Mukherjee also describes a moral issue that can arise when it comes to the testing of cancer drugs. A company was reluctant to spend hundreds of millions of dollars to do further testing on what appeared to be a promising new drug for a rare kind of leukemia that might (or might not) benefit only thousands of people. Thousands is considered a small number, compared to millions of individuals whom a drug might help in the long run. The company could spend the same amount of money helping millions. Patients for whom all other treatments had failed, aggressively pushed to be included in the drug trial, arguing it could save their lives. The company did eventually agree to test the drug, but on a small scale. The drug was wildly successful in its first decade for those few who were treated with it. However, a few years later, cancer cells had become resistant to the drug. A next-generation drug had to be developed to continue to keep those patients alive.
The author tries to explain why, even with all the resources currently poured into research for a cancer cure and improving treatment, many cases are still fatal even in industrialized countries. Nevertheless, he points out– there are pitifully few resources being thrown into prevention. I suspect it is just not as lucrative as research and treatment.
The Book of the Week is “Strength In What Remains” by Tracy Kidder, published 2009. This is the biography of a man named Deo who miraculously survived the genocidal violence that spilled over from Rwanda into Burundi in 1994-95.
Deo grew up in the latter nation, where his family, of the Tutsi tribe, did farming and herding in the mountains near Lake Tanganyika. In the 1970’s, the Catholic church owned and operated his one-room schoolhouse. His parents, who believed in education, could ill-afford the school tuition of one dollar. They were able to buy him a pencil but not a pen.
The Germans and later, Belgians (colonizers of Rwanda and Burundi) engendered hatred between the Hutus and Tutsi tribes. In 1995 in Burundi, a two-month killing spree led to the deaths of hundreds of thousands of people.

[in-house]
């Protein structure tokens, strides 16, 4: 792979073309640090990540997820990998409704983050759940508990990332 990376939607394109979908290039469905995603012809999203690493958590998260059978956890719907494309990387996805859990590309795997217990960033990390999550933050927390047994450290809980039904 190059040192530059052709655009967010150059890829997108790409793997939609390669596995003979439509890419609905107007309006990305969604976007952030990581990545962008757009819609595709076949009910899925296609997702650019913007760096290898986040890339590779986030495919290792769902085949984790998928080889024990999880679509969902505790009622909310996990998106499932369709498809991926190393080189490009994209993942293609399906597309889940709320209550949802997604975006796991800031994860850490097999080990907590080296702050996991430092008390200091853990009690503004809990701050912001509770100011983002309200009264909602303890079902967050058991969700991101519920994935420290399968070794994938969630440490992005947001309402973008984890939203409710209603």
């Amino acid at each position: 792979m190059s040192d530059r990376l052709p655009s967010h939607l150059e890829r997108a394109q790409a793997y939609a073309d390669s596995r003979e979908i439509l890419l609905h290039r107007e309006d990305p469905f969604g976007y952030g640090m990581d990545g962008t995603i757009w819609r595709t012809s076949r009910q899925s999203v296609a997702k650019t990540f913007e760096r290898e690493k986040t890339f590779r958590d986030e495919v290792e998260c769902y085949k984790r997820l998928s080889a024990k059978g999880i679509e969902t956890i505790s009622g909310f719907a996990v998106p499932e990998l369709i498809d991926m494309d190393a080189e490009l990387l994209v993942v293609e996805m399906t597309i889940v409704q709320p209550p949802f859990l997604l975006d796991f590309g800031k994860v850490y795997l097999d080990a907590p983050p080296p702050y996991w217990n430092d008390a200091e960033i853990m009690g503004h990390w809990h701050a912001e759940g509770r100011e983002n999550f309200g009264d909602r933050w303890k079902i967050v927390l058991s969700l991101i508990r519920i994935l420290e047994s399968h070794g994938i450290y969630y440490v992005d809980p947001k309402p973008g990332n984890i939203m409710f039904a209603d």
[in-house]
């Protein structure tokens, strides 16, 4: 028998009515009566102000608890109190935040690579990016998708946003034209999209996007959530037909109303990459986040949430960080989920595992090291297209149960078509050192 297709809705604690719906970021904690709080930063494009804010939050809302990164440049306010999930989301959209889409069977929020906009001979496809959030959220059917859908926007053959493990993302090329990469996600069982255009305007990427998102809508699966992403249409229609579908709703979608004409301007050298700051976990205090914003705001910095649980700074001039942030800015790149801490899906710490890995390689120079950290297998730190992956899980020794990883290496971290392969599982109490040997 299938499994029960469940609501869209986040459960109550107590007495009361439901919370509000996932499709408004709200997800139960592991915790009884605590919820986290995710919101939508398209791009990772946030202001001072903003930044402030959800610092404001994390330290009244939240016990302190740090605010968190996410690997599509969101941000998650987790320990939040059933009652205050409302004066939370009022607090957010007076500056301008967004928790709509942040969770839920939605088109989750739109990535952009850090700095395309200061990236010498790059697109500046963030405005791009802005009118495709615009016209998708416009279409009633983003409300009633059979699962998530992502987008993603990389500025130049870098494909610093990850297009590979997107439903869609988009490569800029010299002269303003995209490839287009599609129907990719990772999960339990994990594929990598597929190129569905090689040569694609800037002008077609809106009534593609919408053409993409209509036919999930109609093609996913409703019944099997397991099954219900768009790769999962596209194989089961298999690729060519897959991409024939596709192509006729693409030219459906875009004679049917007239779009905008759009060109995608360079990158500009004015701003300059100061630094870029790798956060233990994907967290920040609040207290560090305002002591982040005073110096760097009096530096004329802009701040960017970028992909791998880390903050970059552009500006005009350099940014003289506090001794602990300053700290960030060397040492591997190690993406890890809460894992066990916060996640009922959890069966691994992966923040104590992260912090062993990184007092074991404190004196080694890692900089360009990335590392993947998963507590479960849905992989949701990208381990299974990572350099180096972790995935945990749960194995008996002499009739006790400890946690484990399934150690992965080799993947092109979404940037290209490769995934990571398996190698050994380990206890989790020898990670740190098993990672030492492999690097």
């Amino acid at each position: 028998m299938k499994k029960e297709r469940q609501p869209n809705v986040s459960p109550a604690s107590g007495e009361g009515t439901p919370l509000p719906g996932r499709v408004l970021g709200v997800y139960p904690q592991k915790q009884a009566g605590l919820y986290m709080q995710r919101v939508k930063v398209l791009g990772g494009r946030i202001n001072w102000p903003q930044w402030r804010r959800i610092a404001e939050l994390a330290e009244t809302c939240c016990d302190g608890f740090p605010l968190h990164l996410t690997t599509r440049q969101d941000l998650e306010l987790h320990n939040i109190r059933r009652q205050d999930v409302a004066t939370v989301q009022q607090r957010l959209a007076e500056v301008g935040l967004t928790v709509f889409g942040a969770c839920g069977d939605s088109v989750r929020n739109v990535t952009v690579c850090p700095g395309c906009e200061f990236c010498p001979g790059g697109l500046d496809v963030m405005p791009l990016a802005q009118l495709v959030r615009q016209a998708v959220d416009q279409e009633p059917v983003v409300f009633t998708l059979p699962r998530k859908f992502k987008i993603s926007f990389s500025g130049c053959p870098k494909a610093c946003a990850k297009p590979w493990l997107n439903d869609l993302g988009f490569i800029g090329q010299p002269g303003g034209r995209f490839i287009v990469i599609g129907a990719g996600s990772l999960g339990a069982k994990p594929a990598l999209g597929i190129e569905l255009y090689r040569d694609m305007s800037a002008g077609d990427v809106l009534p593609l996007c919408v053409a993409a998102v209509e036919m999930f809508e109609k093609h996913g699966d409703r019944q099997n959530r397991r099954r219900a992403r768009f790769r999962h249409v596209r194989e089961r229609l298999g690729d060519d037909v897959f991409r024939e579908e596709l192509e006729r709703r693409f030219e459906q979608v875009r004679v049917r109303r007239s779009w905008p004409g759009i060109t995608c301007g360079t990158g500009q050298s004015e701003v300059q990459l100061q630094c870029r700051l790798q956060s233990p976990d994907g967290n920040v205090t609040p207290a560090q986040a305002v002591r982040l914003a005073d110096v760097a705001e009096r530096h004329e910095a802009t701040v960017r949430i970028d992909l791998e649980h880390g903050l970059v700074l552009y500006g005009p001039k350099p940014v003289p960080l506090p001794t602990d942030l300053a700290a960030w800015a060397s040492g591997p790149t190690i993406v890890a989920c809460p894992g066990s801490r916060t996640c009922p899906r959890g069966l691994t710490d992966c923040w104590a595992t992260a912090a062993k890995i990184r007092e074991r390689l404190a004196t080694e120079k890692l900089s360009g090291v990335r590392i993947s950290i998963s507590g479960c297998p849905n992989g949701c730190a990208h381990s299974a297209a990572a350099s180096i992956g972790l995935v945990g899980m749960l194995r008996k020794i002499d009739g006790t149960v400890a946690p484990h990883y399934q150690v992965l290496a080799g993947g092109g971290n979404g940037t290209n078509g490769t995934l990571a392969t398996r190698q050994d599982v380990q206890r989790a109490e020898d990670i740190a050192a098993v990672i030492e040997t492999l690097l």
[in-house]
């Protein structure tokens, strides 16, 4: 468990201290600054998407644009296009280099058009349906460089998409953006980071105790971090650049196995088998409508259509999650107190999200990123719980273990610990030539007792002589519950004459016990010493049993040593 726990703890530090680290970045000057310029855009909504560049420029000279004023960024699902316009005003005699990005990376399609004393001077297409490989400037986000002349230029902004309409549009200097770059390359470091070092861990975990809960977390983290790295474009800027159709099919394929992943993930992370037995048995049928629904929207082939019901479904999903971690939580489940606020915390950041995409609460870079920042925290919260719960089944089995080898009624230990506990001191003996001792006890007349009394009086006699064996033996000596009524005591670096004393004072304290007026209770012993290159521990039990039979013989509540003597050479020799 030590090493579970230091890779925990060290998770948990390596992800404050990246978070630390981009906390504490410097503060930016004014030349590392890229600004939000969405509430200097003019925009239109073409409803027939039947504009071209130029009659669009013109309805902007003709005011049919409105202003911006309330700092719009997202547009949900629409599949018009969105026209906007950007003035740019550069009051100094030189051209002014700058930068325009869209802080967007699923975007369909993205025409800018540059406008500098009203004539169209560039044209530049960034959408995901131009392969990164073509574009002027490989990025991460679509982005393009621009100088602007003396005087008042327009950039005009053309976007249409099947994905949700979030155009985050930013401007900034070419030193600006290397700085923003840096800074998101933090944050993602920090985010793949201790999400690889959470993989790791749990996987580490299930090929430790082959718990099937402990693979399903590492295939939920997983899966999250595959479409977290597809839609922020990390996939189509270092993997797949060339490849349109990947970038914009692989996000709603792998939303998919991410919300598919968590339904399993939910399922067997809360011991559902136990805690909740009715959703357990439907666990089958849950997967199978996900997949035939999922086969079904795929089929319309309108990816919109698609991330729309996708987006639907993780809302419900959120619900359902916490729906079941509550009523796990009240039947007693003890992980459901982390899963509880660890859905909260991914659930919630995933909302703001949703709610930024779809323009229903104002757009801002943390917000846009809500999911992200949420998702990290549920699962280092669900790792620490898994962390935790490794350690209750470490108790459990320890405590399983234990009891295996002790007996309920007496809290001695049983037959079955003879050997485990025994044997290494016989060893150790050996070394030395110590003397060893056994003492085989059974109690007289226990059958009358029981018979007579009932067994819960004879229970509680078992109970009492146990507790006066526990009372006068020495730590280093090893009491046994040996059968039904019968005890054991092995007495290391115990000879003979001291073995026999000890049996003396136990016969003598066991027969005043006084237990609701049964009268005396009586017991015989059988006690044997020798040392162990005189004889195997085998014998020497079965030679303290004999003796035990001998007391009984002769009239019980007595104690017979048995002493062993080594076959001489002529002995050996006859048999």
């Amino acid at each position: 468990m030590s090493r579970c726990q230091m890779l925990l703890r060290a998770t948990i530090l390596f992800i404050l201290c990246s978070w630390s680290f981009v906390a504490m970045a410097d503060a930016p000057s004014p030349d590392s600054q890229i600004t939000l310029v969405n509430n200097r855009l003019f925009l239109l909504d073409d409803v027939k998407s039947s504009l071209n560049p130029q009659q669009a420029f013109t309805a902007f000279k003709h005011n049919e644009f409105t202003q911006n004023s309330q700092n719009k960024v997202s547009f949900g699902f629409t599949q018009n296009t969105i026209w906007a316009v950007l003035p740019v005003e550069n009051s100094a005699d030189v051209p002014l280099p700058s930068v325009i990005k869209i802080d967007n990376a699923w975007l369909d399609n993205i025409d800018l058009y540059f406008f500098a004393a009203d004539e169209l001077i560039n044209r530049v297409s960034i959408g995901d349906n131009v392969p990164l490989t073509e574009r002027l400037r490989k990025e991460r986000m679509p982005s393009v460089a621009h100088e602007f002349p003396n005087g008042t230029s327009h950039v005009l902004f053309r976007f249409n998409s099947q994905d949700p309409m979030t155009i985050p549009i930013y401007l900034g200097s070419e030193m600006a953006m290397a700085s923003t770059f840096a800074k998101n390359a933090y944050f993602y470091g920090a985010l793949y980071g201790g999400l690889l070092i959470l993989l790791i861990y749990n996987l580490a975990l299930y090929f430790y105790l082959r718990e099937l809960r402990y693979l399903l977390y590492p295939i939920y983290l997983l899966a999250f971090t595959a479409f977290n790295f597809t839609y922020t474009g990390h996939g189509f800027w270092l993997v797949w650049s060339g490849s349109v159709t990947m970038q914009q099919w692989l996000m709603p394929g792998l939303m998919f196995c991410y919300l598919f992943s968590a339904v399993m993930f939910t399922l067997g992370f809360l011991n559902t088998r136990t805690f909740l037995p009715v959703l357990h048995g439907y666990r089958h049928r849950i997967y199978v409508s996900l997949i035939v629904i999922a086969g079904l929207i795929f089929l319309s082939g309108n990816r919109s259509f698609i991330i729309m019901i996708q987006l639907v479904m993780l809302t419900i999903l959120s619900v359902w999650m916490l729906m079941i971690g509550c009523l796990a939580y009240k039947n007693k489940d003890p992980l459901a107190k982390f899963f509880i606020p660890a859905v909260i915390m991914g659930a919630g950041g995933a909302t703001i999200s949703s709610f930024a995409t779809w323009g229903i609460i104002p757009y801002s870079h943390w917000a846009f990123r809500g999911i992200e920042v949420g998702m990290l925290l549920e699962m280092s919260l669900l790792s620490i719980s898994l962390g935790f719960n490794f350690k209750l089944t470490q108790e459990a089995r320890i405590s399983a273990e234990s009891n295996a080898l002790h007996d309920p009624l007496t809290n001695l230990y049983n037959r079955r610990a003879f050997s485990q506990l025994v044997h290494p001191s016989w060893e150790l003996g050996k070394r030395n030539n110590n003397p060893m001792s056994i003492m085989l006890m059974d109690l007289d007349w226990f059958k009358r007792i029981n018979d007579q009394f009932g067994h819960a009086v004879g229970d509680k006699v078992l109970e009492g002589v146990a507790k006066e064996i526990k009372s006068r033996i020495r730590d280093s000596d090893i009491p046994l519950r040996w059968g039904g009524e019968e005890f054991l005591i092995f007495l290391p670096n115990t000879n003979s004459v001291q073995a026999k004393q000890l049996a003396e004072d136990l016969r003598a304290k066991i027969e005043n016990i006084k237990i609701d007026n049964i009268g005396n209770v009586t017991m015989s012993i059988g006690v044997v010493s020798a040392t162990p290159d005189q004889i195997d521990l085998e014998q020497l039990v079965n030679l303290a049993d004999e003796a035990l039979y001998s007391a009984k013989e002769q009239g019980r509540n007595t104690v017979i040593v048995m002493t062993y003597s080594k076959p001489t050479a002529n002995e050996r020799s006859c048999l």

During that time, Deo was attending medical school in Bujumbura, Burundi’s capital, far from his home. He found himself in a traumatic and dire situation; traumatic in that he witnessed gruesome scenes, including those of deteriorating corpses of humans and cows lining the roadside, and dire, in that there were hostile soldiers everywhere, seeking out people who looked like Tutsis, pursuant to their facial features (similar to the way Nazis sought out Jews during the Holocaust) and torturing and murdering them. Over the next decade, Deo was able to overcome his seemingly overwhelming difficulties and fulfill his dream.
Burundi’s people continued to suffer long after the violence was over. There was poor regard for human rights, especially among those injured in the tribal warfare who were indigent. (A lot of those lucky enough to survive, were rendered indigent by the tribal warfare). In the late 1990’s, hospitals had a special section for patients who could not pay their medical bills. They could not be discharged until they paid up, during which time they were given neither care nor food. Family and/or friends were expected to assist them. In addition, the bodies of deceased patients could not be released to their families unless the bills were paid.